Mid adult female patient being assisted by physical therapist while doctor applauding

The Foreign Credentialing Commission on Physical Therapy (FCCPT) has announced that USCIS has re-authorized it to issue Health Care Workers Certificates (also known as VisaScreens).

In connection with the re-authorization process, FCCPT has revised its requirements for the Type I Certificate. In its announcement, FCCPT stated the following:

Effective April 1, 2017, FCCPT will consider the education of foreign-educated PTs comparable to or substantially equivalent to the U.S educated PT if the education demonstrates the following:

1. Post-bachelor’s degree: The first professional degree in physical therapy must be a bachelor’s degree or higher. If the first professional degree is a bachelor’s degree, the candidate must also possess a Master’s degree or higher in any subject. Transitional DPT (tDPT) post-professional degrees offered by regionally-accredited universities that also have a CAPTE-accredited professional DPT program will be accepted as post-bachelor’s degrees.
2. Meets CWT6 Requirements: The education meets the content requirements of the Coursework Tool 6 (CWT6); and
3. Minimum Credits – 210: The education (general + professional education) possesses a minimum of the equivalent of 210 U.S. semester credits. The professional education component of the education must contain a minimum of 90 credits. (These credit requirements do not apply to application for licensure).

The April 1, 2017 effective date applies to all Type I services currently “In Review” or “Pending”, and all new applications for the Type I Reviews received on or after April 1st. It does not apply to renewals.

Interestingly, the new standard represents a marked modification of the standard that FCCPT announced last fall that it would be using effective January 1, 2017.

Last fall, FCCPT said that a of January 1, 2017, FCCPT would require all foreign-educated Physical Therapists to possess a Doctor of Physical Therapy and 234 total semester credits. FCCPT claimed it was forced to do this by USCIS in order to be re-certified.

When asked about this by the American Immigration Lawyer’s Association (AILA), USCIS denied it forced FCCPT to go to the Doctoral degree standard. In doing so, it stated the following:

When it comes to the licensing requirements for physical therapists, USCIS relies on subject matter experts such as CAPTE. CAPTE indicates that as of January 1, 2016, the DPT is required for U.S. physical therapists entering the occupation. However, despite FCCPT’s statement, USCIS did not require that FCCPT apply a specific minimum standard for the number of credit hours required for finding equivalency to U.S. Masters and Doctoral degrees in Physical Therapy when evaluating the credentials of foreign-educated physical therapists. Nor did USCIS mandate that FCCPT reject any Type I certificate application where the applicant submits a physical therapy degree with the title of “Bachelor’s;” Moreover, USCIS did not require FCCPT to defer to a degree title in their analysis. USCIS has issued a request to FCCPT asking them to remove this statement from their website. As we do not control third party websites, the USCIS website is the best place to find USCIS guidance. The credit hours referred to in our notice to FCCPT were obtained from a CAPTE report and were cited as a point of reference as to why our agency questioned lower existing standards used by FCCPT in the CWT5 and CWT6 coursework evaluation tools. However, USCIS has accepted FCCPT’s revised standards as responsive to our concerns relating to the CWT5 and CWT6 tools, and we will continue to work to ensure that foreign-educated physical therapists have a comparable level of education, training and experience to what is required for physical therapists educated in the U.S. based on the evidence in each individual record.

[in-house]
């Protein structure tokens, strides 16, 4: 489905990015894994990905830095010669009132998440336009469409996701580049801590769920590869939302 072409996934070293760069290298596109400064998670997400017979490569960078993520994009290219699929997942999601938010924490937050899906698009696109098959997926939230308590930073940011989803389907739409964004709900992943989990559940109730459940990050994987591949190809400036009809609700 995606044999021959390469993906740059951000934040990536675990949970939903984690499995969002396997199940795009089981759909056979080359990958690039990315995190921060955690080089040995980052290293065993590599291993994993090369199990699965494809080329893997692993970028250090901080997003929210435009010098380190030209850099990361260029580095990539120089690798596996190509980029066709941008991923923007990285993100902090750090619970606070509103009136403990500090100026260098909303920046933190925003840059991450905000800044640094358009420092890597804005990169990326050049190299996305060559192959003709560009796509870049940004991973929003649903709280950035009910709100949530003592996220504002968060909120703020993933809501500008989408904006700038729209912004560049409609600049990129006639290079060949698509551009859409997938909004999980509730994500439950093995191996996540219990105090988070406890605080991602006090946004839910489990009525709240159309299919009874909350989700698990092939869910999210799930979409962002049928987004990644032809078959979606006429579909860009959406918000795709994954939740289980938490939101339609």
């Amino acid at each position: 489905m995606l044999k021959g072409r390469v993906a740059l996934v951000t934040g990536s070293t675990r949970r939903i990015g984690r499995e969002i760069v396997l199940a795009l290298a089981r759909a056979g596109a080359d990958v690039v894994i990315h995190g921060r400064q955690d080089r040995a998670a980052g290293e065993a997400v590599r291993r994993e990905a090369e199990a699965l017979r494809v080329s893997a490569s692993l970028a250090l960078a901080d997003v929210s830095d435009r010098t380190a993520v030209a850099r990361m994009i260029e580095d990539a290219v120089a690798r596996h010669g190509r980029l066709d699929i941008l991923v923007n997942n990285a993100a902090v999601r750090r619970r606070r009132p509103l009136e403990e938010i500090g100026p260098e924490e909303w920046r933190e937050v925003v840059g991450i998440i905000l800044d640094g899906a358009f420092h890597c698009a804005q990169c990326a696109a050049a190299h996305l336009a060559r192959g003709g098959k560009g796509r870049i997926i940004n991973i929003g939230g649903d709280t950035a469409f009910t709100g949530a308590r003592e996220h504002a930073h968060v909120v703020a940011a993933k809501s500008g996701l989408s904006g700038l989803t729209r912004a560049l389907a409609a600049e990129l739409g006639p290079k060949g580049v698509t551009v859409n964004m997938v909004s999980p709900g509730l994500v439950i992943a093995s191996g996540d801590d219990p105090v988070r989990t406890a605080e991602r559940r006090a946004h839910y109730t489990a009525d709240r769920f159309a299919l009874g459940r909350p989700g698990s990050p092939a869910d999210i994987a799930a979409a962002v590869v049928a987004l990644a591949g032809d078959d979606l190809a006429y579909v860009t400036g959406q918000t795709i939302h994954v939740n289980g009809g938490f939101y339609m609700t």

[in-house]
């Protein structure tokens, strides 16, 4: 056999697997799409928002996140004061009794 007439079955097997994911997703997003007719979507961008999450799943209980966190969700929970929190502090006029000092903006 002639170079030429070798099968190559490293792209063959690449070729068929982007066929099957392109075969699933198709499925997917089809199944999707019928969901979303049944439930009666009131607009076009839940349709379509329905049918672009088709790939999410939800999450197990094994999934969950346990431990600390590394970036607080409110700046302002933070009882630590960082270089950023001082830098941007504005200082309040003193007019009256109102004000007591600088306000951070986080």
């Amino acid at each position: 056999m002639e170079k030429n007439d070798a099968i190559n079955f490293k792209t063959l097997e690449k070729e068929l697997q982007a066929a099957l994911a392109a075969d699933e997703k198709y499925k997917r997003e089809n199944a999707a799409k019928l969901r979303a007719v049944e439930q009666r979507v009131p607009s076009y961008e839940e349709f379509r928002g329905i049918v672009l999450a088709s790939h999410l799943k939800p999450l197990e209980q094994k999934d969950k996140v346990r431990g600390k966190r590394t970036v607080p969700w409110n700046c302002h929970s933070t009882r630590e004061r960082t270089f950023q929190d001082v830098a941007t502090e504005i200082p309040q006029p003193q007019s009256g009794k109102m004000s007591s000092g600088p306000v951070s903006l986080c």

USCIS was also asked by AILA if it had asked CGFNS to follow these standards. USCIS responded: “as explained above, the standards referenced in FCCPT’s statement were not mandated by USCIS.”

Finally, when asked by AILA about the rationale for requiring evaluators to defer to the degree title, rather than permitting a review of the degree and courses completed for substantial equivalency to the first professional degree requirement, USCIS responded: “USCIS did not mandate that FCCPT defer to the degree title when evaluating the credentials of foreign-educated physical therapists.”

Clearly there is a disagreement about who was the driving force behind this change. Nonetheless, we welcome the lower standard and the decision not to go all the way to the DPT standard for the time being.